From the Publisher
“Lucid account of a terrible war crime” The Washington Post
“A riveting narrative bolstered by frequent, helpful citations.” Kirkus Reviews
“The book's greatest strength is its ability to convey the simple pain, uncertainty, and raw emotion experienced by the crew's stateside families, who for so long held out the hope that their loved ones were still alive. Three crewmembers survived – and Freeman tells their stories in a particularly effective manner.” Military Review
“Freeman has once again crafted a gripping, cinematic narrative – one that raises important questions about justice and morality in a time of industrial annihilation of civilian populations. A timely and riveting story of heroism and horror.” Alex Kershaw, author of The Longest Winter and The Bedford Boys
“With The Last Mission of the Wham Bam Boys, Gregory A. Freeman delivers a thorough, artful, and absolutely riveting account of a fascinating yet tragic story of war, humanity, and justice. Freeman again proves that he ranks among today's finest historical storytellers.” Alvin Townley, author of Fly Navy and Legacy of Honor
“The Last Mission of the Wham Bam Boys is the gripping and insightful story of the Wham Bam crews first and last combat mission. Meticulously researched and masterfully written, Gregory Freeman expertly weaves the history of the crew with the historic events that followed after they were shot down and captured. This is a fascinating and engrossing book that will be read for many decades.” Brigadier General Don Harvel, Deputy Commander, Texas Air National Guard
“Gregory A. Freeman's The Last Mission of the Wham Bam Boys is a compelling, thought-provoking, and harrowing account of how a seemingly minor, brutal incident during World War II touched, and devastated, countless lives. It's a well-written, exhaustively researched, and thoroughly human story that shows how war can bring out the worst, and the best, in combatants and noncombatants alike. Haunting.” James Carl Nelson, author of The Remains of Company D: A Story of the Great War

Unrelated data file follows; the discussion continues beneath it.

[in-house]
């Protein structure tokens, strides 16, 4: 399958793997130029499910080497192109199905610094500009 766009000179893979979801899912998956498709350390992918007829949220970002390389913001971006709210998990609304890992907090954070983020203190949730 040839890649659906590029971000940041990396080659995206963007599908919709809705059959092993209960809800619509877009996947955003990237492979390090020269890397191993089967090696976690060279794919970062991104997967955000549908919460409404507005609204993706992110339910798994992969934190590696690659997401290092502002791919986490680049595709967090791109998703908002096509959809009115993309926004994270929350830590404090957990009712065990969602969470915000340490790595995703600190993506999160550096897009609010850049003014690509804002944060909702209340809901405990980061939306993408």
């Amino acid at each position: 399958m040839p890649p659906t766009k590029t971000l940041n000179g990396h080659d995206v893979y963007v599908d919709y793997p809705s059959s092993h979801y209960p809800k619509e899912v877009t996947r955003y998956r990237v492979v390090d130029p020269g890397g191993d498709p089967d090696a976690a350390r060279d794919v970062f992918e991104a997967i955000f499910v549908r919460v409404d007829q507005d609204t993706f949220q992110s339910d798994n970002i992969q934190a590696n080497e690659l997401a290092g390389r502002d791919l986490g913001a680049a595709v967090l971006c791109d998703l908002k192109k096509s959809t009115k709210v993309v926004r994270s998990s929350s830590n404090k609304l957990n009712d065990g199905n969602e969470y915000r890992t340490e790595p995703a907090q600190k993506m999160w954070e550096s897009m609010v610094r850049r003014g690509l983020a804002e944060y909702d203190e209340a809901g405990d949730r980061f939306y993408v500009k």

“The powerful tale of an American bomber crew shot down over Germany.” The Quarterly Journal of Military History
author of The Remains of Company D: A Story of James Carl Nelson
Gregory A. Freeman's The Last Mission of the Wham Bam Boys is a compelling, thought-provoking, and harrowing account of how a seemingly minor, brutal incident during World War II touched, and devastated, countless lives. It's a well-written, exhaustively researched, and thoroughly human story that shows how war can bring out the worst, and the best, in combatants and noncombatants alike. Haunting.
…[a] cool and lucid account of a terrible war crime…[Freeeman] does not indulge in gratuitous moralizing but rather tells his Gothic tale as straightforward reporting, relying on the trial transcript and the memories of the survivors. He has a reporter's eye for the offbeat as well as the ordinary grotesqueries of war.
The Washington Post
Re-creation of "the first war-crimes trial after World War II," which exposed the deep grief and anger at the Allied bombing of Germany.
Shot down on a bombing mission in their B-24 (called theWham! Bam! Thank You Ma'am) on Aug. 26, 1944, eight American airmen were attacked by a mob of angry villagers of Rüsselsheim. Six died, and two miraculously escaped. Freeman (Troubled Water: Race, Mutiny, and Bravery on the USS Kitty Hawk, 2009, etc.) builds his chilling tale backward, from the moment the beaten men were stacked on a tumbrel headed for the town cemetery and Sgt. Sidney Eugene Brown watched surreptitiously as a villager finished each off with a blow by a two-by-four, to the final trial in Darmstadt in July 1945, led by prosecutor Lt. Col. Leon Jaworski (later famous as special prosecutor in the Watergate hearings). Jaworski had reviewed many files in postwar Germany and was convinced that "the Nazis had openly violated long-recognized rules of land warfare, as agreed to by the United States and Germany in the Hague Convention of 1907 as well as in the Geneva Convention of 1929." Mistreatment of airmen shot down over Germany was not unusual, and German police were not obligated to help them. In Rüsselsheim, the guards accompanying the young men to a detention center abandoned them to the fury of the mob, incited by two sisters who sought vengeance for the firebombing of their houses. Jaworski believed this was a history-making trial, setting the tone for Nuremberg, as most of the participants were sentenced to hanging; his statements are as moving as the quotes from participants are shocking (the reverend who watched from his parsonage replied to the question why he had not tried to stop the violence: "It was not my task").
A riveting narrative bolstered by frequent, helpful citations.